At the United Nations, any issue has many facets and there are many opinions among the 191 member nations. "The U.N. is a great window on the world," Fasulo said. "You can sit and talk with anyone and everyone for the most part. You're free to develop sources from anywhere. The problem is that in diplomacy so much of what you get is off the record, or for non-attribution. Consequently, if you stick a camera in someone's face you may get something interesting, but you're not going to get anything earth-shattering."
In recent years, under Secretary General Kofi Annan, U.N. officials have been given greater freedom to talk with reporters, individually or in informative group official briefings. Some have become unusually outspoken, occasionally on the record.
For television reporters, an effort is being made to allow cameras to roam a little more freely, said Fasulo, who has been reporting from the world body since 1990, when she was a correspondent for the New York public radio station WNYC. Even for fixed-position camera work, the United Nations has gussied up the backdrop behind the Security Council stakeout microphone, better known for its stultifying blank wall and a tired potted plant.
Still, the fact remains that broadcast reporting around the United Nations will probably never be what it was in the early years. Then, debate in the Security Council or General Assembly often was a colorful story in itself. Memorable characters from around the world expounded dramatically and at length. A legendary representative from India, V.K. Krishna Menon, was known for his lengthy tirades, including one interrupted by a brief collapse and resuscitation, and a quick return to the lectern to complete the harangue.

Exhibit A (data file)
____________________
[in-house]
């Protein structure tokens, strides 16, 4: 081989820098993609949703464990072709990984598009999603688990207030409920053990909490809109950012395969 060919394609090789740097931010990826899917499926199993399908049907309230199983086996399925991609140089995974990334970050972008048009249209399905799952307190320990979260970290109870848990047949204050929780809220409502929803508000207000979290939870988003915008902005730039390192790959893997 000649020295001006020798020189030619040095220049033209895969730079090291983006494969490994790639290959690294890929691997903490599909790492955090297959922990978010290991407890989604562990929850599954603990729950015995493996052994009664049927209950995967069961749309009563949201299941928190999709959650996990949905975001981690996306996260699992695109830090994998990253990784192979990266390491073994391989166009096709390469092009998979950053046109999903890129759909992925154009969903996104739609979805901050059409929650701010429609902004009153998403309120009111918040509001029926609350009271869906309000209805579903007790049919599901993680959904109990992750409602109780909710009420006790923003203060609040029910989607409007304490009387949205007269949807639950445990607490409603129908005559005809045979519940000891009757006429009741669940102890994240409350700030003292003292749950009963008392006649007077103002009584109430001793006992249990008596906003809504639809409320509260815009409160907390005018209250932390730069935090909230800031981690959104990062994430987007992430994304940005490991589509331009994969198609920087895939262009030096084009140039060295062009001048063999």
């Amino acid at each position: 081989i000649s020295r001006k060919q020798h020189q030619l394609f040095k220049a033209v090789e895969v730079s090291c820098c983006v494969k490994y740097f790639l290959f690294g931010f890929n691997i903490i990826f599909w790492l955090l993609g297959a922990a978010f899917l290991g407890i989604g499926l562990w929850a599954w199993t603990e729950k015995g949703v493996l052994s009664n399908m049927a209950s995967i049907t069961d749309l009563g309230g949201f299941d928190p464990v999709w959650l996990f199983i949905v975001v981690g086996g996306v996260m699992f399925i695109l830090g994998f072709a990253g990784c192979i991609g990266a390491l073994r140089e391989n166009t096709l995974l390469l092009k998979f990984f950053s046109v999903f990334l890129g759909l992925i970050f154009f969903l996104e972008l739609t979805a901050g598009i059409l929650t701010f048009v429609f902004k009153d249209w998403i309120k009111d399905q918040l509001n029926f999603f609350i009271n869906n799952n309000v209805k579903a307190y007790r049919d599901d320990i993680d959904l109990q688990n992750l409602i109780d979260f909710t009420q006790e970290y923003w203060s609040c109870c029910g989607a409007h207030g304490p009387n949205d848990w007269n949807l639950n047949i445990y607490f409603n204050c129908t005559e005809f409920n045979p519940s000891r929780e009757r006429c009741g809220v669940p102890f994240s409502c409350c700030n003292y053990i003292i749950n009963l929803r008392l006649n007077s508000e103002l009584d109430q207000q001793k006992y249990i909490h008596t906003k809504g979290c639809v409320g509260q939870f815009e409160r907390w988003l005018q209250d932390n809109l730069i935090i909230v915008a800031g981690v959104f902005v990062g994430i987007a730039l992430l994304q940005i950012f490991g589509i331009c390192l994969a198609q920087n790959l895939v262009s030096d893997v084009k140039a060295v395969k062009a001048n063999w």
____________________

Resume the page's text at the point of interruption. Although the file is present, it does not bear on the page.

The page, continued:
Now, with satellite transmission and videophones usable in every small town in Iraq or Afghanistan, footage comes from the field, not the podium. Correspondents want to be out where the action is, not hanging around the Security Council waiting for scraps of information to emerge.
"In the 1950s, and the '60s you had real network stars like Pauline Frederick and Richard Hottelet, who became household names because of their coverage of the U.N.," Fasulo said.
But then, the organization was in its infancy and television was also new, and when an international crisis erupted, everyone turned to watch the United Nations. It was a natural match.
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More on foreign affairs in Atlantic Unbound and The Atlantic
Barbara Crossette, a writer on foreign affairs and columnist for U.N. Wire, was The New York Times bureau chief at the United Nations from 1994 to 2001. U.N. Wire is a free daily online news service covering news about and
related to the United Nations. It is sponsored by the U.N. Foundation and
appears on the foundation site, but is produced independently by The National